The Ballet Shoes That Will Never be Forgotten

FSSA senior dance major, Olivia Kenny, cherishes her ballet slippers.

The mildew of them being stuffed in her dance draw still reeks as she reaches for her new ones that are of course several sizes bigger.

“My first pair of ballet shoes will always be special to me, It shows me where I started, and everyone has to start somewhere,” Olivia Kenny, a senior dance major at Frank Sinatra School of the Arts (FSSA), said. She never thought that she would keep something so unnecessary to her now because she will never wear them again.

“It shows me that no matter how old I’ll get or how big my feet grow, I will always have these slippers to remind myself of why I dance,” Olivia said.

It’s a special connection: A girl and her ballet slippers. She cherishes her slippers with her life because she does what she loves in them. Dancers know that their ballet slippers are like the custodian’s key to the break room or better yet, a smartphone to a millennial.

FSSA dance majors go through many pairs of ballet slippers as they grow older, no one can keep the same pair forever. No one can fit in the same shoes they had their first dance class in.

Olivia still has her ballet shoes from when she was three years old when she first started dance classes. Olivia doesn’t wear these shoes, but she often brings them out of the house for a breath of fresh air.

She owns six pairs of slippers, all have been worn out, stretched out and danced in.

Olivia says her first and last pair mean the most to her, remembering being a little child who was unable to understand the fundamentals of movement in ballet class and she didn’t look at her shoes as possessions to worship. Her last pair of slippers, have been with her from freshman year, where she’s been moving, turning, and leaping in them from the beginning. This pair signifies her growth as an artist and mover from when she took one dance class a week at a local studio, to dancing every day at a performing arts high school.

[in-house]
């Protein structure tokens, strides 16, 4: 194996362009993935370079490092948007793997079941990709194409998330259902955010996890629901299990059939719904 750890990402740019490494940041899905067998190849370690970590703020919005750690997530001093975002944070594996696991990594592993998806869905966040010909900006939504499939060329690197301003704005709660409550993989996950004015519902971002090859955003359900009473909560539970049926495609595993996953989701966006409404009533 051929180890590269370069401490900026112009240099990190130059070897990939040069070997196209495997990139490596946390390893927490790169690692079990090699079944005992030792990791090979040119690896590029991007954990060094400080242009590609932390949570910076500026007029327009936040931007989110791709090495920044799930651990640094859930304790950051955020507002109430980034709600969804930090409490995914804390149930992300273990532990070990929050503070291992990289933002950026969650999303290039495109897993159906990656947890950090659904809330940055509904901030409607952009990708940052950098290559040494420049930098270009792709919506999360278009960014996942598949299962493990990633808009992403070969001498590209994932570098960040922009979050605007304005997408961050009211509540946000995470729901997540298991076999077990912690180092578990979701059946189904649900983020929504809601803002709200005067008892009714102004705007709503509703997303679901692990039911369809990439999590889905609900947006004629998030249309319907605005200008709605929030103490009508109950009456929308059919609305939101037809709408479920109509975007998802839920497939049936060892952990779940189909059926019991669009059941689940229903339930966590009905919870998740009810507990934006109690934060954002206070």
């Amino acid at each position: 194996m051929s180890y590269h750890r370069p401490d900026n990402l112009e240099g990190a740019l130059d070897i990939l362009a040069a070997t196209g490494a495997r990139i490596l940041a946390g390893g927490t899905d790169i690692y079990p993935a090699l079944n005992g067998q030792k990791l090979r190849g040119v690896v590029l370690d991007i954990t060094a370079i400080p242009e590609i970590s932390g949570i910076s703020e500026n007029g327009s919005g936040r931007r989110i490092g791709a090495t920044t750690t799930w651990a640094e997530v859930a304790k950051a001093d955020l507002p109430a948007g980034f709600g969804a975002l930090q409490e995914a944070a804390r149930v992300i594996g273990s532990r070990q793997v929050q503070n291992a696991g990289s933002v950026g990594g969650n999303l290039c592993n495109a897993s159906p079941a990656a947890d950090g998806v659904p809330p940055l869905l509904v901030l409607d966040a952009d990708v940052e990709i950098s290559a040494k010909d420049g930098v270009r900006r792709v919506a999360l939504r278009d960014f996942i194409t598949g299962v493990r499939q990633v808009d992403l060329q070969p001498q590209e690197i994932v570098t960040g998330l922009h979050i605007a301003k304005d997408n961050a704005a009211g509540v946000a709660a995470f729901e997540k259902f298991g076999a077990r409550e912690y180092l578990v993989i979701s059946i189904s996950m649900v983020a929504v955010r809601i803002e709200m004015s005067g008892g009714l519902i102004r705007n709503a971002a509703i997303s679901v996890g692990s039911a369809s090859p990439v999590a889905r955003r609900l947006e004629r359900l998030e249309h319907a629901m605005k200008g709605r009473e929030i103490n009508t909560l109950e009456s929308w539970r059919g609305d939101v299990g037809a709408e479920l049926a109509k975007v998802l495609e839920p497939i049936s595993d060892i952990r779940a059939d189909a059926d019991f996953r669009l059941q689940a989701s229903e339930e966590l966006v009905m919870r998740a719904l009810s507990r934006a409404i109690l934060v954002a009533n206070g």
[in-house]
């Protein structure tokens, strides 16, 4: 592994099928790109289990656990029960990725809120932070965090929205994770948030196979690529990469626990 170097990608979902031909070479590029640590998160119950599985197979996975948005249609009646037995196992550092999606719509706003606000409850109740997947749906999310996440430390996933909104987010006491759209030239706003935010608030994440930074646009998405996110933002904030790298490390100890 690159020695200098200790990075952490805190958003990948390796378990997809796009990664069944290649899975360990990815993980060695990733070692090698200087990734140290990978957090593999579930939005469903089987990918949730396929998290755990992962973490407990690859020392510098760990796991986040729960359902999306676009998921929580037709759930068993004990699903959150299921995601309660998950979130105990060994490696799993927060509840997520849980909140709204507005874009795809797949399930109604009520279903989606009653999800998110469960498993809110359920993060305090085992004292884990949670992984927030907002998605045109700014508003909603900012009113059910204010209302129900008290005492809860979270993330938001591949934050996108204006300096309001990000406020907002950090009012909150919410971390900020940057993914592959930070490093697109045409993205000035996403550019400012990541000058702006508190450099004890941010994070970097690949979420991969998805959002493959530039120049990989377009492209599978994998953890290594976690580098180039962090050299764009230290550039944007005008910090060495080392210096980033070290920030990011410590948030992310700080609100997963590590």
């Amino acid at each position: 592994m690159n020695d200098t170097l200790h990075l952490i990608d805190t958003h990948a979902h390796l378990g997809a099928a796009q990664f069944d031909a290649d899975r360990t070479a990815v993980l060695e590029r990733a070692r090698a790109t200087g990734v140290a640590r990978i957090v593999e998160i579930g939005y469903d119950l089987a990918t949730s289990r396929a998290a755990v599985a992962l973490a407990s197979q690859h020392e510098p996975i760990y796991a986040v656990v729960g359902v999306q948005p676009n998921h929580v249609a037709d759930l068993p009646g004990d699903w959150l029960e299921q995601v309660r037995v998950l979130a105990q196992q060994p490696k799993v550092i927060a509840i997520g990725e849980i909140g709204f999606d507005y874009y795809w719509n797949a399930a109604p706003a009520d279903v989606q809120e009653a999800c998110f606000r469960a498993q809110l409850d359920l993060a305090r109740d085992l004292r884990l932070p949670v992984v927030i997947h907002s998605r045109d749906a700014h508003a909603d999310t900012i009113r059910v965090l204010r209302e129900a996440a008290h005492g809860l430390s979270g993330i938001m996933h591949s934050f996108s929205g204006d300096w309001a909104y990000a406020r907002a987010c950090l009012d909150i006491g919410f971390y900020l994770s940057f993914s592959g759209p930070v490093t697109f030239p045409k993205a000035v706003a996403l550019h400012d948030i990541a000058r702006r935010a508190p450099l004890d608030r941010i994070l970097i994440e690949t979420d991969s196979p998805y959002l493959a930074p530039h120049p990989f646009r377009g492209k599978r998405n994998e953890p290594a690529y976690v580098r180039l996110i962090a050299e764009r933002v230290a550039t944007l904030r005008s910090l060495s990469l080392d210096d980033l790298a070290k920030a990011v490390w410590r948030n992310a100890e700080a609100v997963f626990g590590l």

Not a lot of people will have something saved from when they were a toddler, unless their mom is the one that saves it. Otherwise, what is the point of keeping something for such a long time if it is not useful anymore?

“Maybe one day I could give them to my daughter to create this sort of inheritance, lending her my passion in a form of shoes,” she said. Olivia keeps her dance slippers as a reminder of her beginning, to bring herself back to happy memories that she created.

“I’m sentimental and anyone who keeps items of their past would understand that it creates meaning to you. It would take away from the purpose for me if I had to throw them out,” Olivia said.

– by Francesca Griffin ’19